“Be better today than you were yesterday. Be better tomorrow than you are today.”
– Jim Harbaugh
I'm a huge believer in the Quantified Self. The more information we have about our exercise, sleep, nutrition, and how we feel, the better we are able to learn how these things interact. Fitness technology has allowed us to track all of these things, but fail to tell us what to do with them. Below is a case study regarding how I use my experience in exercise psychology to apply the information received from this technology.
Down With the Tyranny of the Fitbit Original Article
I saw this article posted, and believe it's important to address the assertions made here.
While I agree with this article in principle, I disagree with the fatalistic view of the fitness tracker space. It’s true that companies like Fitbit focus on intrinsic rewards that, by nature, decrease extrinsic motivations. However, this problem is not in the product itself, but rather the implementation of the product. I have spoken about this at length here.
Research has demonstrated that fitness trackers, such as Fitbit, can have positive effects on short-term exercise behavior. The article agrees with that point—for most people, increasing awareness of physical activity patterns can help to increase exercise behavior. However, once the initial novelty wears off, these products do little to encourage long-term exercise adherence. That doesn’t mean we should give up on them wholesale.
“Strategy without tactics is the slowest route to victory. Tactics without strategy is the noise before defeat.” --Sun Tzu
Do you own an activity tracker? Do you still use it? Did you take it off to charge it one day, and forgot to put it back on? Is it just sitting in your drawer, gathering dust? The truth is, you’re not alone. While roughly one in every 10 people have an activity tracker, but one third of people stop using them within 6 months of purchase(Ledger, 2014). That might be why Fitbit’s stock recently dropped lower than their initial IPO for the first time since going public in June, according to Time. People are realizing that fitness trackers aren’t what they’re purported to be.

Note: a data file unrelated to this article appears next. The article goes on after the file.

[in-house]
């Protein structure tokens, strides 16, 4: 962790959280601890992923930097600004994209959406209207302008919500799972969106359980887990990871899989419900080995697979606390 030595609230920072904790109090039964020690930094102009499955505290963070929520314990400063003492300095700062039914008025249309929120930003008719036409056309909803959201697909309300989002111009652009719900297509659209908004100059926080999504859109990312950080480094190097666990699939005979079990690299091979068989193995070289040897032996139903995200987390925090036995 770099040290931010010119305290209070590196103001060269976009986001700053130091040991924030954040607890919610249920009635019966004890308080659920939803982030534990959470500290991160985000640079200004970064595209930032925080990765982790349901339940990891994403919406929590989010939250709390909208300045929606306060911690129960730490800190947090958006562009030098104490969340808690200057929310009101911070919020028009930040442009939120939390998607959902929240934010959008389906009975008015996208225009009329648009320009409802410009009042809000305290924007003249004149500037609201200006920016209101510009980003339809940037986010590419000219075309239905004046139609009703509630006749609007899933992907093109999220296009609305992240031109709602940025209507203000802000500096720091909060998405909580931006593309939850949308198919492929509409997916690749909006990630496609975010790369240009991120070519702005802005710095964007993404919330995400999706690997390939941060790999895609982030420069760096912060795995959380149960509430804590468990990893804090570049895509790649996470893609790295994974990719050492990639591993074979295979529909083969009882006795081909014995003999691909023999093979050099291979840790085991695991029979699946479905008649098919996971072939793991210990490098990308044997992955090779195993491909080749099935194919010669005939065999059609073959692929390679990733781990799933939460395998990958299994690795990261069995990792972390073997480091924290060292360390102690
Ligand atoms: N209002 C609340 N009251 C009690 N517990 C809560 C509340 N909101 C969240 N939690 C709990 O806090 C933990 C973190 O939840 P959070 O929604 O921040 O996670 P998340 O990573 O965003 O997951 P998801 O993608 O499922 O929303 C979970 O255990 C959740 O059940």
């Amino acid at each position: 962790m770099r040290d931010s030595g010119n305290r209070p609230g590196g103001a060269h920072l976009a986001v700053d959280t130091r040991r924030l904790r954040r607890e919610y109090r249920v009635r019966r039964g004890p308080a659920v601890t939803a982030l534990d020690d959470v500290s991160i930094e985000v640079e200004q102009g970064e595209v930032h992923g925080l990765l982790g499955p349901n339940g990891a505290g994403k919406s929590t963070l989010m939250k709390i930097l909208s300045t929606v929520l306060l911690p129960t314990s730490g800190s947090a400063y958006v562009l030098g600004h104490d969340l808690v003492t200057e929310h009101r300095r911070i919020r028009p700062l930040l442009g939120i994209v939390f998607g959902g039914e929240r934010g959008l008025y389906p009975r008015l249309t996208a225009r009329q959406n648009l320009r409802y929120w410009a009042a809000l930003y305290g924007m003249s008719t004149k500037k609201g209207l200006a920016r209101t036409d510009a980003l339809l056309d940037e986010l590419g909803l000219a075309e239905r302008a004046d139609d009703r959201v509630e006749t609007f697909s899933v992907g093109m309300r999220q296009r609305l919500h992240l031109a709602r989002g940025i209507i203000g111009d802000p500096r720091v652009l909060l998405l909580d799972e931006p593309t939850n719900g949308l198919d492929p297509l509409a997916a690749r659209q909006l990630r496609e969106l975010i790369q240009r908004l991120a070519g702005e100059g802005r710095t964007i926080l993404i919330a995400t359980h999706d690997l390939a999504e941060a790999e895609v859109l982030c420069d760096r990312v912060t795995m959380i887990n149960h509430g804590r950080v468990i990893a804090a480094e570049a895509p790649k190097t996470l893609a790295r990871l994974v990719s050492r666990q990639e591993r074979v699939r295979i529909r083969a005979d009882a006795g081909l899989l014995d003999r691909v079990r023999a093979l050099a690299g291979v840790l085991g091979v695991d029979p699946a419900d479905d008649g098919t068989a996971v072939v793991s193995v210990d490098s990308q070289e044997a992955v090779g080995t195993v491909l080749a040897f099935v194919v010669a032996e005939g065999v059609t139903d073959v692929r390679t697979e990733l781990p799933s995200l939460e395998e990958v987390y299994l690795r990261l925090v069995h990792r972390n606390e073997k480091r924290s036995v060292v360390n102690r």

Today, I just want to briefly expand on something related to my posts on goal setting and my post on activity trackers and goal setting. That is, some day you're not going to reach your goal, for whatever reason. On these days, based on how you view it, it can actually be a hindrance to your motivation, or help to feed it; it's all about how you look at it. I'm here to teach you how to use it to your advantage.
"failure" is Inevitable
Do you ever have those days where you just don't feel like exercising? Those days where getting off the couch, or out of bed early, just seems like too much work? You just feel "blah", and even if you did exercise, it probably wouldn't be productive? In this post I'm going to show you how we can utilize a specific cue (i.e. our activity tracker) to elicit positive emotions and confidence, and help you perform to your peak ability and overcome difficulties you may encounter when maintaining exercise.
Setting goals is the first step in turning the invisible into the visible.
By now, hopefully you’ve read my posts on setting effective goals.
Now, I want to take a moment and discuss how goal-setting relates to activity trackers. Do you have a Fitbit, Jawbone UP, Misfit Shine, or anything similar? Does it tell you that you have to walk 10,000 steps to reach your goal today? Based on everything we learned about setting effective goals, does that seem like a quality goal you should be setting? For the sake of this post, keep in mind the example we came up with the other day.
We have our outcome goal, which is the destination:
Outcome: I will run the local 5k on January 1st in under 30 minutes.
And we have process goals, which provide us the road map of how to get there.
Process: I will limit my junk food consumption to once a week on Saturday evenings.
I will eat more calories than my daily expenditure to aid recovery and training.